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Occupational aspects of epilepsy in the civil service.
  1. M Espir,
  2. M Floyd,
  3. J Chaplin
  1. Department of Systems Science, City University, London, Great Britain.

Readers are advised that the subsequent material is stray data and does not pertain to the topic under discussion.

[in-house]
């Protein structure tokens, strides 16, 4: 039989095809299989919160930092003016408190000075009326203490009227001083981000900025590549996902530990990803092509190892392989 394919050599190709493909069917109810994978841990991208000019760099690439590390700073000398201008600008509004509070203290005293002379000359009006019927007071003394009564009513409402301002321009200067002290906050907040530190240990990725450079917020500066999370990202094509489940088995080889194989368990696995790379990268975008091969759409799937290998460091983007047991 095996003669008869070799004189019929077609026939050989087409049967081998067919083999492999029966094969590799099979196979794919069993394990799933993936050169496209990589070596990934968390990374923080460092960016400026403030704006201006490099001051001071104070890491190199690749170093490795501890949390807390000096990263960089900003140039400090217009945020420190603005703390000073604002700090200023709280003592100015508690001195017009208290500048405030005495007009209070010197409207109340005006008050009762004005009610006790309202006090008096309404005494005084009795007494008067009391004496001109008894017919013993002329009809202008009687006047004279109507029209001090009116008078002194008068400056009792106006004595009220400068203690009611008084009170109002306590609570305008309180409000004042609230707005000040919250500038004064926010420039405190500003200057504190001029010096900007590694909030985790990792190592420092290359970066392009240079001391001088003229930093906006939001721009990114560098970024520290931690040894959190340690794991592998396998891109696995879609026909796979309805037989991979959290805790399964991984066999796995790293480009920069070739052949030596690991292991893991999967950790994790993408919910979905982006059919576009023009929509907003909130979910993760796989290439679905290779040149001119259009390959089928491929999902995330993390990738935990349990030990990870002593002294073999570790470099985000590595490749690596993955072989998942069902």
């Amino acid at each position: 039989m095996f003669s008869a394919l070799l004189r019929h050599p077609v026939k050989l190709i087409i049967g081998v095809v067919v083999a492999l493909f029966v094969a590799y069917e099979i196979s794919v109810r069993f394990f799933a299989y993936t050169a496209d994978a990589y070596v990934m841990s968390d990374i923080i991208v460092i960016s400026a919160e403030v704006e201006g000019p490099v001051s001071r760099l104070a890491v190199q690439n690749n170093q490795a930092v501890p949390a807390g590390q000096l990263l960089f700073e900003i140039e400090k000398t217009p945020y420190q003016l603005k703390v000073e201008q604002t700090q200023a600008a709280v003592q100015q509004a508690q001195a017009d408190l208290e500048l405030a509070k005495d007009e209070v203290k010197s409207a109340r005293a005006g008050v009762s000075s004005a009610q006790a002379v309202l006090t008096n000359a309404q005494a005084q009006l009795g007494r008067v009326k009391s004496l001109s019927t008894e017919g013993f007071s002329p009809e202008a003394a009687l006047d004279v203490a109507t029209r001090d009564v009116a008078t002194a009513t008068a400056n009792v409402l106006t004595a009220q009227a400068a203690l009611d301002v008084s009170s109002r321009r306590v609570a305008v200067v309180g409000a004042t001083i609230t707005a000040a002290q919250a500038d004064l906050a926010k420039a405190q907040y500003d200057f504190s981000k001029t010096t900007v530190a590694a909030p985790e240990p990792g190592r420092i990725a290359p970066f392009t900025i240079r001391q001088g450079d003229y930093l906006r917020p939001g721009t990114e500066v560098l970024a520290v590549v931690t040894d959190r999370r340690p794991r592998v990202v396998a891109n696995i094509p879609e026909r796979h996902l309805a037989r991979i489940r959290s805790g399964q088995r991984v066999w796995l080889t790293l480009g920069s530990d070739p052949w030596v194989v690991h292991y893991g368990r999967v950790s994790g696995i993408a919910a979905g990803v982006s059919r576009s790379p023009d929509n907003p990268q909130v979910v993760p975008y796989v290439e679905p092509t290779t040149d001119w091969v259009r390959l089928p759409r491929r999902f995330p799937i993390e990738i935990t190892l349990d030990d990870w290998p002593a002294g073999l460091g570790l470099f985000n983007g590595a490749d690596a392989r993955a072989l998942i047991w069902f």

Eighty five civil servants with epilepsy who were referred to the Civil Service Occupational Health Service over an 18 month period formed the study population. The reasons for these referrals and their outcomes have been analysed. The main reasons for referral were prolonged or frequent sickness absence, unsatisfactory work performance, epilepsy starting during employment, the discovery of undisclosed epilepsy, and for advice on working conditions. In 30 the outcome was medical retirement, although in only 15 was this due to epilepsy alone. Of the other 15, medical retirement was necessary in four because of the combination of epilepsy with another medical disorder, and in 11 because of a coincidental condition unrelated to their epilepsy. Only six out of 15 referred on account of epilepsy related sickness absence, and none of the 14 referrals due to epilepsy related unsatisfactory work performance resulted in early retirement. This reflected the invaluable role that the occupational physicians had in recognising where problems were due to poor control of the epilepsy or to the side effects of the antiepileptic medication and in arranging through general practitioners or hospital doctors for appropriate adjustment of the drug regimen. Nine of the 22 subjects who developed epilepsy during employment, however, were retired on medical grounds.

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